Silicon based CMOS technology has seen continuous scaling of device dimensions for past three decades. There is a lot of focus on incorporating different high mobility channel materials and new device architectures for post-Si CMOS logic technology, making it a multifaceted problem. In this thesis some of the multiple challenges concerning new CMOS technologies are addressed. High carrier mobility alloyed channel materials like SiGe and InGaAs suffer from scattering due to disorder called, alloy scattering. The current theory of alloy scattering present in literature/text books can be called rudimentary at the best due to lack of a strong theoretical foundation and/or use of fitting parameters to explain experimental measurements. We present a new atomistic approach based on tight-binding parameters to understanding the alloy disorder. Using this approach we are able to provide new insights into the theory of alloy scattering and explain the experimental measurements in bulk SiGe and InGaAs that were till now based on just fitting parameters. With an updated understanding of alloy scattering, hole mobility in SiGe nanowires is calculated using a linearized Boltzmann formalism. Bulk Ge exhibits high hole mobility makeing it ideal for PMOS devices. Nano patterning of Ge/SiGe leads to Ge nanofins with both uniaxial and biaxial strain components, making it a device architecture design problem. Fully atomistic simulations involving molecular dynamics (ReaxFF force field) based relaxation for strain relaxation; tight-binding based bandstructure calculations and a linearized Boltzmann transport model for mobility calculations are performed. Final phonon mobility calculations reveal nearly 3.5 X improvements compared to biaxial strained Ge in Ge nanofins with width reduction. High electron mobility III--V's are projected to be a material of choice for post-Si NMOS. These low electron mass materials suffer from the 'DOS bottleneck' issue. Transistor designs based on using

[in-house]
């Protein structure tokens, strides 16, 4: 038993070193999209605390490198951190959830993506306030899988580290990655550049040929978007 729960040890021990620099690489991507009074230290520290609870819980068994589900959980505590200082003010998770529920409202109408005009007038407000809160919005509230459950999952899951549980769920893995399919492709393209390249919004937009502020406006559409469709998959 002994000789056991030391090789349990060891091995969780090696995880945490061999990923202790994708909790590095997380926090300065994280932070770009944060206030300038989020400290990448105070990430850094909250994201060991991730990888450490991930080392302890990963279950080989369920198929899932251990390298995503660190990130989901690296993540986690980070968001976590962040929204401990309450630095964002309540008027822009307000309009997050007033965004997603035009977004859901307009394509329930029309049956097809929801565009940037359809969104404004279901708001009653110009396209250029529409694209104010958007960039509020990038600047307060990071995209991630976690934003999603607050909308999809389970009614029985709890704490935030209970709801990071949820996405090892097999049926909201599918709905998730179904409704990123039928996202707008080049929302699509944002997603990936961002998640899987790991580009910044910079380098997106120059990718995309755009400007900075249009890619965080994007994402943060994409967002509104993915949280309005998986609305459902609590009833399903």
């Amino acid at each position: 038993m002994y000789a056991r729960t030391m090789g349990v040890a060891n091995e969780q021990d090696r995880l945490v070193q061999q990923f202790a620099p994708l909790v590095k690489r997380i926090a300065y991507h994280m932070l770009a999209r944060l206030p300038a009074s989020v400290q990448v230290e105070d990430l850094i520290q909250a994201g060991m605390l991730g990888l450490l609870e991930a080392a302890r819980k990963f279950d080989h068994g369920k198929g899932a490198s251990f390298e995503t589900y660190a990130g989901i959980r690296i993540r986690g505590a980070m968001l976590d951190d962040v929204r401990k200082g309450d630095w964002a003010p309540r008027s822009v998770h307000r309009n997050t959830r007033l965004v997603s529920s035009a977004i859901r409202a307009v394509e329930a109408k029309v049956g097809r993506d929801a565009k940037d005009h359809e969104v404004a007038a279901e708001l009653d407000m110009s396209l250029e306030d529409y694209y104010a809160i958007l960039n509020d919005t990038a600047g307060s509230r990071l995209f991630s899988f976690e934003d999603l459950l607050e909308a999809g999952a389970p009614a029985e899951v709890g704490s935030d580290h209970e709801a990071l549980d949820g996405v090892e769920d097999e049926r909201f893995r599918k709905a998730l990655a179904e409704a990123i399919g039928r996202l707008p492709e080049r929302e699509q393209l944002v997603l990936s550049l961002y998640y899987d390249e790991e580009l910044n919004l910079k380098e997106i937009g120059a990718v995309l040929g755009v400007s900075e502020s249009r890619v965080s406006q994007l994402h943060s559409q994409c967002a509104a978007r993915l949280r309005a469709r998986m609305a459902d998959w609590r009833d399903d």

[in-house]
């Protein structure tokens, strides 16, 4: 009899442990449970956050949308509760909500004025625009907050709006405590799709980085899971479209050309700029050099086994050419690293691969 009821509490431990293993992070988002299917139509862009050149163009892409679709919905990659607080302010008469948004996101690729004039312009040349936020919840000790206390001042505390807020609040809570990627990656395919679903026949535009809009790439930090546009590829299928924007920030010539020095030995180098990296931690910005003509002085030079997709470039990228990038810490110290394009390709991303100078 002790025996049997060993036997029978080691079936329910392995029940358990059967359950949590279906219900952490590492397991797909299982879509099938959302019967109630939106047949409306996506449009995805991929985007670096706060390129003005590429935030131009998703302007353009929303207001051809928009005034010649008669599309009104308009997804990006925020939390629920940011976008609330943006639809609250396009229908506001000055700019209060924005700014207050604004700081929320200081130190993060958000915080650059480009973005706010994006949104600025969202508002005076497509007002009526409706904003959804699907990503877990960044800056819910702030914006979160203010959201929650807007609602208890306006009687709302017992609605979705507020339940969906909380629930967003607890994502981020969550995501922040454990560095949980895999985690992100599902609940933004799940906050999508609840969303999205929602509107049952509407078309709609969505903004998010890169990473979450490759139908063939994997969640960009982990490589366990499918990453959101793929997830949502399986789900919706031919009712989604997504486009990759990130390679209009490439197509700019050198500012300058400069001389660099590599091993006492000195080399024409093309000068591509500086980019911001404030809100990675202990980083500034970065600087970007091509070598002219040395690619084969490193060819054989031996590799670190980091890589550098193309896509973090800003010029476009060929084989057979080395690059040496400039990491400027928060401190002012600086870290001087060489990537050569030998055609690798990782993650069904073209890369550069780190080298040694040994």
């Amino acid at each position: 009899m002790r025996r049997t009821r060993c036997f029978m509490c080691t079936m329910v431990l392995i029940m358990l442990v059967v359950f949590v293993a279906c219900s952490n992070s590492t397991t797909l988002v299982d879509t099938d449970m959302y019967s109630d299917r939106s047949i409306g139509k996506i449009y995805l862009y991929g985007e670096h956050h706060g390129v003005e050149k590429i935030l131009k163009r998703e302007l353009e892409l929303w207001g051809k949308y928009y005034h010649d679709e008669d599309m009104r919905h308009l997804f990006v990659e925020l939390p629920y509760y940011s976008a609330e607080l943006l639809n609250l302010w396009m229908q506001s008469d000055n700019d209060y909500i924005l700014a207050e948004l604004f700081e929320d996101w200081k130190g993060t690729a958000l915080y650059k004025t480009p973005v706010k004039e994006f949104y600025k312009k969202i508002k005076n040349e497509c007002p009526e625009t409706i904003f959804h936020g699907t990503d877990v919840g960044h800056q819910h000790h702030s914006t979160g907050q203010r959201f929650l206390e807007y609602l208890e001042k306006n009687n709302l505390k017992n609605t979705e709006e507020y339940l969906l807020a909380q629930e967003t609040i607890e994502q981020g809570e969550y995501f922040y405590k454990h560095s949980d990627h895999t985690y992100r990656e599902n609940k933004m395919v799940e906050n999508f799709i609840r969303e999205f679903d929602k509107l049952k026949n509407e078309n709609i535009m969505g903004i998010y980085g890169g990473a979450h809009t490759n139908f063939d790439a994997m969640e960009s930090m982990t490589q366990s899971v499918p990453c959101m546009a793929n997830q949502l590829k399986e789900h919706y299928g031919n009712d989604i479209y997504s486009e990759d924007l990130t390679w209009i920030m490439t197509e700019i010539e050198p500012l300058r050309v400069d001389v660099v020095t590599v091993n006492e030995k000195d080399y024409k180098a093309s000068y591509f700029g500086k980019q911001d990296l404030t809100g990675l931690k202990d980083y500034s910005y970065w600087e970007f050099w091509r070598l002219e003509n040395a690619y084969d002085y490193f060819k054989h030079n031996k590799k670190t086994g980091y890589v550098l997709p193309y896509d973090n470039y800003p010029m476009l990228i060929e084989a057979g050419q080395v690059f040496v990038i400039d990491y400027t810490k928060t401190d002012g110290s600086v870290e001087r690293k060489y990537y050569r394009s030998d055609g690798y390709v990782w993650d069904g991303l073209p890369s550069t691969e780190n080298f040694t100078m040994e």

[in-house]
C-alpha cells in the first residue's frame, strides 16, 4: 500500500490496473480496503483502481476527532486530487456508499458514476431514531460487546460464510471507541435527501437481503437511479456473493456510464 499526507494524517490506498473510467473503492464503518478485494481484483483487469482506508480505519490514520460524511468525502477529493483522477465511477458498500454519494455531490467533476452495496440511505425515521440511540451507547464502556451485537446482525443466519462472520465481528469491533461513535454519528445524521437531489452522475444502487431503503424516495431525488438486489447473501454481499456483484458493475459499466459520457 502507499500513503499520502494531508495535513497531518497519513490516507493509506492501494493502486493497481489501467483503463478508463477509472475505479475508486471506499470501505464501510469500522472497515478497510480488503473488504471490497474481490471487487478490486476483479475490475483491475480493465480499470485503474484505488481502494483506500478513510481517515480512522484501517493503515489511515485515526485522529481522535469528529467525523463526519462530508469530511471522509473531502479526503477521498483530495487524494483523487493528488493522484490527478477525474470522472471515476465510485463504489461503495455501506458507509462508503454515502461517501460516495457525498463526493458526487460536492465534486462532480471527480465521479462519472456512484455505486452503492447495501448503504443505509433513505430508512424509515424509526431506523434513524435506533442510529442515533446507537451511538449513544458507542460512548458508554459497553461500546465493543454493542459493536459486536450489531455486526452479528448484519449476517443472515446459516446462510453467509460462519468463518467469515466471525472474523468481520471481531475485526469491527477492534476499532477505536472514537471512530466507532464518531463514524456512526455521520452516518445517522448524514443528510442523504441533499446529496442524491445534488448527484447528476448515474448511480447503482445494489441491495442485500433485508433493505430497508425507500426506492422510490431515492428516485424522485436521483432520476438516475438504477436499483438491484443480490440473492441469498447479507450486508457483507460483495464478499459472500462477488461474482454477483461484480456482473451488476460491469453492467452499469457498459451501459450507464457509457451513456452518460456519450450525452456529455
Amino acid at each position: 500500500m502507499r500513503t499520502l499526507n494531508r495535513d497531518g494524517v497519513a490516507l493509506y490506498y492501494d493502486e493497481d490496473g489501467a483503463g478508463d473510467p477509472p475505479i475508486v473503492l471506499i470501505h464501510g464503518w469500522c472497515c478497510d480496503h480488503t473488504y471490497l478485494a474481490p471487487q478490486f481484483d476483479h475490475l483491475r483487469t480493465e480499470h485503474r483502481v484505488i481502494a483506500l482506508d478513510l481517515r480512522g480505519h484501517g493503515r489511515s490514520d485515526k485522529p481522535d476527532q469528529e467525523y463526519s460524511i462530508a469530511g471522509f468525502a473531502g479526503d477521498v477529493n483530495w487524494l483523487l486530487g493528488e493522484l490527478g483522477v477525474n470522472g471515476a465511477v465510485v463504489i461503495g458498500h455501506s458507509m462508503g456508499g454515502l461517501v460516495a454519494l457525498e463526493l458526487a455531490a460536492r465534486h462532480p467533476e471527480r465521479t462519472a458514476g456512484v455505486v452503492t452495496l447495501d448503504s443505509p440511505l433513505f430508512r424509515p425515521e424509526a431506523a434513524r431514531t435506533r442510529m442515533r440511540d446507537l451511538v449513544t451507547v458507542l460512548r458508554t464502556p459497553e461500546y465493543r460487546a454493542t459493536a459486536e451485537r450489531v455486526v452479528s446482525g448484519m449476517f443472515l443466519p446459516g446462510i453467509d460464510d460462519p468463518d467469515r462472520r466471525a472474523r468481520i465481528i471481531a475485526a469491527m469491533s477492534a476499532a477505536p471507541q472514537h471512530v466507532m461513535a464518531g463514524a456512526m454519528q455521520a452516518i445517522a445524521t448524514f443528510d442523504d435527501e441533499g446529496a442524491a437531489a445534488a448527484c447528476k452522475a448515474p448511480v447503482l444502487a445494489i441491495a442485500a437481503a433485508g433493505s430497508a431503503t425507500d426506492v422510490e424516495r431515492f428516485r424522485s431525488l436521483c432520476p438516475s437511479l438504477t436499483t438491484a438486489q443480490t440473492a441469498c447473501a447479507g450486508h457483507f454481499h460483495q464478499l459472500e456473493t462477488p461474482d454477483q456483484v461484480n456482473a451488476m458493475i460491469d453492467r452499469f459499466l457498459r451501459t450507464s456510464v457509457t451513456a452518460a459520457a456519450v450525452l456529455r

8. Glass fragments from portable electronic devices: Implications for forensic examinations.

    PubMed

    Seyfang, Kelsey E; Redman, Kahlee E; Popelka-Filcoff, Rachel S; Kirkbride, K Paul

    2015-12-01